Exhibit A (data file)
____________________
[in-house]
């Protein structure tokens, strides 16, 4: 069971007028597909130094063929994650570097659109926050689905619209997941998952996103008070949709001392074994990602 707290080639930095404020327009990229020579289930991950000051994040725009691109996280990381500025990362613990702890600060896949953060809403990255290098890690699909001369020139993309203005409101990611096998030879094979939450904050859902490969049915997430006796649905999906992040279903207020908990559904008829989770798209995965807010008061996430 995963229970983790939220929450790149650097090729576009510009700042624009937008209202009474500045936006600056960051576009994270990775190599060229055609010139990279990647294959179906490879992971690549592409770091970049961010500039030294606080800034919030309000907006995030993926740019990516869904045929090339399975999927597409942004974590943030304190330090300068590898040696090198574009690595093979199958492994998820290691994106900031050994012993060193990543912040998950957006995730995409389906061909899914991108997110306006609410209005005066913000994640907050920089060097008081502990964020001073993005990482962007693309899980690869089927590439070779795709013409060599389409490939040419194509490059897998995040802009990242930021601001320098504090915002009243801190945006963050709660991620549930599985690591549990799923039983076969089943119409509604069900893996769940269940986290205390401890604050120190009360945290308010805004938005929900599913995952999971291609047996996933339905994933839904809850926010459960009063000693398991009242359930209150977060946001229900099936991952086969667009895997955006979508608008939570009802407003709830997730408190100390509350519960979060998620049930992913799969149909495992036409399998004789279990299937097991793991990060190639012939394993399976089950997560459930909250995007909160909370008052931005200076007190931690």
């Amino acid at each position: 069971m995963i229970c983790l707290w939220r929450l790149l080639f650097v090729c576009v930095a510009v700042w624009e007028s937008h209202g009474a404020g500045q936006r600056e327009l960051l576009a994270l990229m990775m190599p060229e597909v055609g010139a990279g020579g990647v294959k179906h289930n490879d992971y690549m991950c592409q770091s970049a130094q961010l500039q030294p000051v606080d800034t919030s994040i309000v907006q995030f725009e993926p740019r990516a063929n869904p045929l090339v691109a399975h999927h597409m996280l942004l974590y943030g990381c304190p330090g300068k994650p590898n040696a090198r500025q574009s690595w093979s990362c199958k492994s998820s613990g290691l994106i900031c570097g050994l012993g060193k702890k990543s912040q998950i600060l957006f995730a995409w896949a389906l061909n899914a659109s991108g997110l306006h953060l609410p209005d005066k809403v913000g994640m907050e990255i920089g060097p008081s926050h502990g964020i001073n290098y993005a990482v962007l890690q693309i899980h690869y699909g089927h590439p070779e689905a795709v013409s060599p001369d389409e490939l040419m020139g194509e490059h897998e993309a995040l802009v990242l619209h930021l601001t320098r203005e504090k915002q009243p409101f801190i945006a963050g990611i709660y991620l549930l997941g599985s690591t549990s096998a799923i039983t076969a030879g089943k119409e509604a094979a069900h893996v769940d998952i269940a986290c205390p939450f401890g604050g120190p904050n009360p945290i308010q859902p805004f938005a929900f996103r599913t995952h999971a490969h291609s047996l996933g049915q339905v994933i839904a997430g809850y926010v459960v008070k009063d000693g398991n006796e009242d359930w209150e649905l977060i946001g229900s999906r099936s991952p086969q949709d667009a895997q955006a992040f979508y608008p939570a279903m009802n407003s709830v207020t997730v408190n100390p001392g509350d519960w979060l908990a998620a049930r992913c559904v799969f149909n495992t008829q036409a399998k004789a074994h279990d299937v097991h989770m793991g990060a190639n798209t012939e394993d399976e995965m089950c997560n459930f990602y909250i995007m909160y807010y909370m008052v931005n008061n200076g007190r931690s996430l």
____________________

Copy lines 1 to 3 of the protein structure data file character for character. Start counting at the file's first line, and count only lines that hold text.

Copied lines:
[in-house]
């Protein structure tokens, strides 16, 4: 069971007028597909130094063929994650570097659109926050689905619209997941998952996103008070949709001392074994990602 707290080639930095404020327009990229020579289930991950000051994040725009691109996280990381500025990362613990702890600060896949953060809403990255290098890690699909001369020139993309203005409101990611096998030879094979939450904050859902490969049915997430006796649905999906992040279903207020908990559904008829989770798209995965807010008061996430 995963229970983790939220929450790149650097090729576009510009700042624009937008209202009474500045936006600056960051576009994270990775190599060229055609010139990279990647294959179906490879992971690549592409770091970049961010500039030294606080800034919030309000907006995030993926740019990516869904045929090339399975999927597409942004974590943030304190330090300068590898040696090198574009690595093979199958492994998820290691994106900031050994012993060193990543912040998950957006995730995409389906061909899914991108997110306006609410209005005066913000994640907050920089060097008081502990964020001073993005990482962007693309899980690869089927590439070779795709013409060599389409490939040419194509490059897998995040802009990242930021601001320098504090915002009243801190945006963050709660991620549930599985690591549990799923039983076969089943119409509604069900893996769940269940986290205390401890604050120190009360945290308010805004938005929900599913995952999971291609047996996933339905994933839904809850926010459960009063000693398991009242359930209150977060946001229900099936991952086969667009895997955006979508608008939570009802407003709830997730408190100390509350519960979060998620049930992913799969149909495992036409399998004789279990299937097991793991990060190639012939394993399976089950997560459930909250995007909160909370008052931005200076007190931690």
């Amino acid at each position: 069971m995963i229970c983790l707290w939220r929450l790149l080639f650097v090729c576009v930095a510009v700042w624009e007028s937008h209202g009474a404020g500045q936006r600056e327009l960051l576009a994270l990229m990775m190599p060229e597909v055609g010139a990279g020579g990647v294959k179906h289930n490879d992971y690549m991950c592409q770091s970049a130094q961010l500039q030294p000051v606080d800034t919030s994040i309000v907006q995030f725009e993926p740019r990516a063929n869904p045929l090339v691109a399975h999927h597409m996280l942004l974590y943030g990381c304190p330090g300068k994650p590898n040696a090198r500025q574009s690595w093979s990362c199958k492994s998820s613990g290691l994106i900031c570097g050994l012993g060193k702890k990543s912040q998950i600060l957006f995730a995409w896949a389906l061909n899914a659109s991108g997110l306006h953060l609410p209005d005066k809403v913000g994640m907050e990255i920089g060097p008081s926050h502990g964020i001073n290098y993005a990482v962007l890690q693309i899980h690869y699909g089927h590439p070779e689905a795709v013409s060599p001369d389409e490939l040419m020139g194509e490059h897998e993309a995040l802009v990242l619209h930021l601001t320098r203005e504090k915002q009243p409101f801190i945006a963050g990611i709660y991620l549930l997941g599985s690591t549990s096998a799923i039983t076969a030879g089943k119409e509604a094979a069900h893996v769940d998952i269940a986290c205390p939450f401890g604050g120190p904050n009360p945290i308010q859902p805004f938005a929900f996103r599913t995952h999971a490969h291609s047996l996933g049915q339905v994933i839904a997430g809850y926010v459960v008070k009063d000693g398991n006796e009242d359930w209150e649905l977060i946001g229900s999906r099936s991952p086969q949709d667009a895997q955006a992040f979508y608008p939570a279903m009802n407003s709830v207020t997730v408190n100390p001392g509350d519960w979060l908990a998620a049930r992913c559904v799969f149909n495992t008829q036409a399998k004789a074994h279990d299937v097991h989770m793991g990060a190639n798209t012939e394993d399976e995965m089950c997560n459930f990602y909250i995007m909160y807010y909370m008052v931005n008061n200076g007190r931690s996430l």